The NACTEC House is crawling with CATS. No, not the cute, cuddly, furry type. These CATS are more closely related to the kinds of machines that make or grade your roads and runways or dig new foundations for buildings. That’s right, the NACTEC House is now home to eight brand new, state-of-the-art Caterpillar Simulators.
Climbing the stairs to the second story of the NACTEC House opens to an impressive sight. Walls are covered with 42 inch televisions. Authentic Caterpillar equipment in the form of seats, steering wheels, controls, and diamond plate floor panels fill the space that used to be an open game room. The game has changed. Now, after an intense day of focused academic classes, students can schedule time in the seat of an off-road dump truck, front-end loader, excavator, or grader. It is fun, but also educational.
The simulators help students learn how to operate the different vehicles by first helping them learn the basic controls and then having them perform different tasks that simulate job sites and training courses. The computers automatically keep track of how well students do, record the results, and then give a more difficult challenge. The teachers and monitors can then see the progress made and the interest level of each student. This information guides students toward more training in construction or heavy vehicle operator training.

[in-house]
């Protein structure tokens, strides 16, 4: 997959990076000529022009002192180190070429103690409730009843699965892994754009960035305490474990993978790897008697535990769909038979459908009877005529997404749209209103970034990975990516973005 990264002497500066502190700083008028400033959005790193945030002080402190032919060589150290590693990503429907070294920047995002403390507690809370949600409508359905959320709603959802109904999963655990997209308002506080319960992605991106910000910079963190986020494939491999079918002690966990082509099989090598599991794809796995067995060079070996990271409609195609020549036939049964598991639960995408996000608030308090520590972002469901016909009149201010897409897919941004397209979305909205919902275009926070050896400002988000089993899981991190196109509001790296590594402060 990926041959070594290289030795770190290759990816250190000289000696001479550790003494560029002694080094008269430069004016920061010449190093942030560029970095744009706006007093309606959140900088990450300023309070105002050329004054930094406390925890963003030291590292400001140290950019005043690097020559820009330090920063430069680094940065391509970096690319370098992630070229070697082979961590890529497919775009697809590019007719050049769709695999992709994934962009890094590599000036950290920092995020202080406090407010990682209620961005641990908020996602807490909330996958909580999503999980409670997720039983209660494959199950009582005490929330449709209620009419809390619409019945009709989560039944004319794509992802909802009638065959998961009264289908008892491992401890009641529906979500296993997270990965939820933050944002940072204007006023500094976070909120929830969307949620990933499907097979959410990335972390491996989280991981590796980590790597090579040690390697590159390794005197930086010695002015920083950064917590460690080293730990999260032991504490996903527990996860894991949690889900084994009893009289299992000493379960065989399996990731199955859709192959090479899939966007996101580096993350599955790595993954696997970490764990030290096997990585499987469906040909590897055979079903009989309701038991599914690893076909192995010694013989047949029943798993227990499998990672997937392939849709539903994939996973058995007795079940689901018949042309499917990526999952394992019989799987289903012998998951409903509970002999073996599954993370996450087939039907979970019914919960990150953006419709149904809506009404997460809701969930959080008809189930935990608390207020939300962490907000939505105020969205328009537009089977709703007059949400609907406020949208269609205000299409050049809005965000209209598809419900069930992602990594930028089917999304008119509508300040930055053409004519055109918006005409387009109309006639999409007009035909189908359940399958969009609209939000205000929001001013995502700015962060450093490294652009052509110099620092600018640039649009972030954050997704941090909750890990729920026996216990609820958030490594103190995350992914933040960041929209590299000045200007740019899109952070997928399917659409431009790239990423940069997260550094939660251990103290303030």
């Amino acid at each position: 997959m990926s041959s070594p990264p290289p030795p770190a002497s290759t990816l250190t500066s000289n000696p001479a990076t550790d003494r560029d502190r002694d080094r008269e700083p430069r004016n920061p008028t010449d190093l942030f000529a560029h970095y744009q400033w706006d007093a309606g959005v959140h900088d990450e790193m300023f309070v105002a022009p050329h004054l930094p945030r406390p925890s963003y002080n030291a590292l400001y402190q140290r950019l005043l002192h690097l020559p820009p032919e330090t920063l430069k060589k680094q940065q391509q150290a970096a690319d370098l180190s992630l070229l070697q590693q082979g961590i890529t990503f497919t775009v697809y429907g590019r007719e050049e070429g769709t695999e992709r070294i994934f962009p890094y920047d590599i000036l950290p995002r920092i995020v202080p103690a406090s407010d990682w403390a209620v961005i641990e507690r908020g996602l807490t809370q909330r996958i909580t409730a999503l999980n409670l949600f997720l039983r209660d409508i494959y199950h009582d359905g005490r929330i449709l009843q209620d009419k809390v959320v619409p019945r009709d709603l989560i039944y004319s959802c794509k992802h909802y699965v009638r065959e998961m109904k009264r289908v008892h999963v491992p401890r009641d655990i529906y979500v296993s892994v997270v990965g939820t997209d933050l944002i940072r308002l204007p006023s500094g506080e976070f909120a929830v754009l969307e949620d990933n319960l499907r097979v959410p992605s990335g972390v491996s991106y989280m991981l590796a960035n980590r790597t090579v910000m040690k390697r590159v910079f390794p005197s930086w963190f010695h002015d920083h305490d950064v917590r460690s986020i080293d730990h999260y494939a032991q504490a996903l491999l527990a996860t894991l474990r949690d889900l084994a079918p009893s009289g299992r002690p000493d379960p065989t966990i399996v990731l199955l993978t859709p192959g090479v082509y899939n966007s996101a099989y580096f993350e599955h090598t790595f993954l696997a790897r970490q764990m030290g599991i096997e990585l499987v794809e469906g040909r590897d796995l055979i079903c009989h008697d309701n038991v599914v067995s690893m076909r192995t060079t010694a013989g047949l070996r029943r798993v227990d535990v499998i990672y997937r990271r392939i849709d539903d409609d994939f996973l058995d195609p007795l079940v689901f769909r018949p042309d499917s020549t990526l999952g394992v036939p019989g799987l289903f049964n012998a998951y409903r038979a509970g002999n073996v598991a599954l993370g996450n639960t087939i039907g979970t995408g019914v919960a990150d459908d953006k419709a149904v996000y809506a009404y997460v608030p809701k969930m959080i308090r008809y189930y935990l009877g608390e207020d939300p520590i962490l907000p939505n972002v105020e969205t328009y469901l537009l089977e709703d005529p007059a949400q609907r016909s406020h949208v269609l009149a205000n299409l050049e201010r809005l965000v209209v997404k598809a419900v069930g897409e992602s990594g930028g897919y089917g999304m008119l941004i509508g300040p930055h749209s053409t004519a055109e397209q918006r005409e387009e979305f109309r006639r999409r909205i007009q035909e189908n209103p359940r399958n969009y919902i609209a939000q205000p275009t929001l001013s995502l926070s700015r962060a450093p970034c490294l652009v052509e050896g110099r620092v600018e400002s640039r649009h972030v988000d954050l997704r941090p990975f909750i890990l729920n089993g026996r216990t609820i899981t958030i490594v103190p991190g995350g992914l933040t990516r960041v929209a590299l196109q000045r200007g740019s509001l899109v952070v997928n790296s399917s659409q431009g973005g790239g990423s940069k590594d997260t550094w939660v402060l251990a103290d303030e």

NACTEC’s focus is on career exploration. While NACTEC does not provide professional vehicle operator training, it does offer the first exposure to heavy equipment operation for most students. The response has been very positive. After spending time on the CAT Simulators, quite a few students have added “heavy equipment operator” to their career interest profiles.
Doug Walrath, NACTEC Director, said that the idea for the simulators came from some of NACTEC’s partners. Superintendent of Nome Public Schools, Jon Wehde, President of Kawerak, Loretta Bullard, and Heavy Equipment Operator and NACTEC Advisory Board member Martin Aukongak of Golovin mentioned the need for heavy equipment operator training as a strong need in the region. Dr. Walrath discovered the Caterpillar Simulators and saw the potential for tapping into student interest in video games as well as fulfilling a real and expressed need. Siu Alaska Corporation and Bering Straits Native Corporation helped provide funding for the new simulation center.